Prologue: The Ring of Four Virtues
Once upon a time, between the Fall of Troy and Rise of Empires, there lived an age of mighty gryphons. Who might recall them if not for truths of Aristeas or Aeschylus? Without the poets, no-one would have known they lived at all. Above the steppes, they claimed forests where a swift river—the Ural—carved the Magyars from the Hyperborians, a wild place, cold for seven months, a northern land of deep white drifts. So fierce were gryphons that not a man could tame them yet they purred to Ekhida the Ageless, rubbing against her timeless strength, grisly Ekhida the last Amazon. In the pines at the base of Mont Ripar, they lined their nests with sparkling gold, nuggets and carbuncles larger than their own paws, such a treasure that not a man could keep himself from attempting to steal it; and all those who tried were eaten by these flying beasts.
Years passed and men died from their own greed. Empires arose and fell to the whims of fate. Tales were copied by unknown scribes; and no-one knew if they were recording truth or humored fancy. The stories were too aged, their origins lost in times gone. Were they history run amok or bald-faced lies? Not a man alive could recall such wonders!—yet one tale seemed particularly heroic and survived to reach us. It actually begins before the beginning….
* * *
In the year when a green dragon flew above fresh lakes, in the season of unfurling ferns when white blossoms pushed through rotting leaves, a day came when a boy arrived at the mountain upon the back of a pale horse. He tethered his mount and entered the forest with a full quiver and sinewed bow, for he was a young hunter. Ekhida watched his every move from deep within the shadows, the way he walked with stealth, the carriage of his stride; and it seemed he was less a boy than a young man. Hours passed, and the boy continued deeper through the wood. He stopped now and then, studying tracks of creatures living within Mont Ripar’s secrets, and then he found the trail he searched for. The boy followed the deer until late afternoon when he finally viewed his prey—a great white stag—twenty paces from where he stood. He watched it feed upon buds of spruce, yet he never raised his bow, turning from the deer as if not fit to shoot. He searched for other tracks; and at day’s end, when the sun plunged below western skies, he struck flint to steel and built a fire to chase the night’s chill. Thus he sat with legs crossed and cradling his bow.
For a time Ekhida watched him. He appeared to neither sleep nor eat, only sitting into the night. What kind of boy is this? she could only wonder! For never had a man held such silence, not speaking to himself or crushing twigs when he walked. And to spend a night in vigil at such a young age? These were traits of elder men, of shamans and seers, not in the realm of boyhood. She smiled. And turning her gaze, she retraced her path to a glade of comfort. Not building her own fire, she wrapped herself tighter in a wolfen coat, waiting for the dawn.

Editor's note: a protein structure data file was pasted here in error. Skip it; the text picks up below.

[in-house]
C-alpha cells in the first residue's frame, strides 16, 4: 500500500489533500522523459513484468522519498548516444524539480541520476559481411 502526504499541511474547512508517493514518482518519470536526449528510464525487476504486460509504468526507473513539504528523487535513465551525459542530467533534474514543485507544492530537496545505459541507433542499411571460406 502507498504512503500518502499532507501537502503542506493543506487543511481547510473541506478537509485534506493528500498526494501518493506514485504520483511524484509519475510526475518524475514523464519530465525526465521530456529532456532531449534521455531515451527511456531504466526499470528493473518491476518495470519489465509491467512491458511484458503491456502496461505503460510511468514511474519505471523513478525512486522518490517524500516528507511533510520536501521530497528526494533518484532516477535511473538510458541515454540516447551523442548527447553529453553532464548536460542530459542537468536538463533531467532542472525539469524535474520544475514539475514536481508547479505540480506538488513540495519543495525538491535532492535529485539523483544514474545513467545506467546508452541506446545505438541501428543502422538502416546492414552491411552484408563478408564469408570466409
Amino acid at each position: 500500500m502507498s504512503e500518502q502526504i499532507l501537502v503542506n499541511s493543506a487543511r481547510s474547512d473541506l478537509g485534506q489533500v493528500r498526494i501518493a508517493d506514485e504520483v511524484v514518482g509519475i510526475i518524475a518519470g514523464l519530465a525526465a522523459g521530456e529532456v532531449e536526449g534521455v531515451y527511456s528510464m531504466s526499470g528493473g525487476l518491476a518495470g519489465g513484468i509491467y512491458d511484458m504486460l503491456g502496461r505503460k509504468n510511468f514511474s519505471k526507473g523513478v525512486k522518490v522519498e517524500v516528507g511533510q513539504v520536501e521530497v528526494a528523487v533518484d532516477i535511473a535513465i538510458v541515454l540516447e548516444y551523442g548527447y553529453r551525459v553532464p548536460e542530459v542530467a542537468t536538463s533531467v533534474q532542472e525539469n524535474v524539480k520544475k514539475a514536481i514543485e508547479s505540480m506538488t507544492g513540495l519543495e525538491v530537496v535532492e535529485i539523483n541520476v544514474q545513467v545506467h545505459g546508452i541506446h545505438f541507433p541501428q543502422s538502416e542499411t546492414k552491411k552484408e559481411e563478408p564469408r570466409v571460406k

Upon the second day, Ekhida found the boy gone, the embers of his fire covered with fresh soil. Again she tracked him. As the day unfolded, he continued higher along the slopes of Mont Ripar, avoiding nests of gryphons, even their footprints. She found his tracks crossing those of a doe, yet he did not veer. In the second hour, she caught up with him. To her surprise, he was gutting his quarry, not a doe or spike-horn but the greatness of a red stag. The buck had lived a decade, perhaps longer, yet fell to the arrow of one so young. She waited in the shadows, hidden and wishing to know his next move. The boy removed the innards, all except the heart; and then grasping an antler, he began pulling the stag down the mountainside. He would stop to catch a breath—for the stag weighed far more than he did!
At the sun’s height, he reclined weary next to his prize. Ekhida circled his path and approached from the south; and at ten paces, she plucked a twig to snap it. He jumped to his feet! His eyes flared wide, his mouth aslack, and then he dropped to a knee and bowed before her.
In a world as she knew it, in all the centuries recalled, she had never seen the kneel of respect. She had known men of all ages and deportments, most out for all they might take. They usually perished, either from her hand or claws of her pets, yet this youth humbled himself before her. Nearly at a loss of words, she quizzed, “Why do you kneel, boy? Stand to me.”
He arose and stood straight, “You are Ekhida the Ageless, Queen of the Eighth Kingdom and Guard of the Demon’s Doorbolt.”
She strode closer, “So you know who I am. You passed a doe and could have shot the white stag. Yet you chose this one instead. Why?”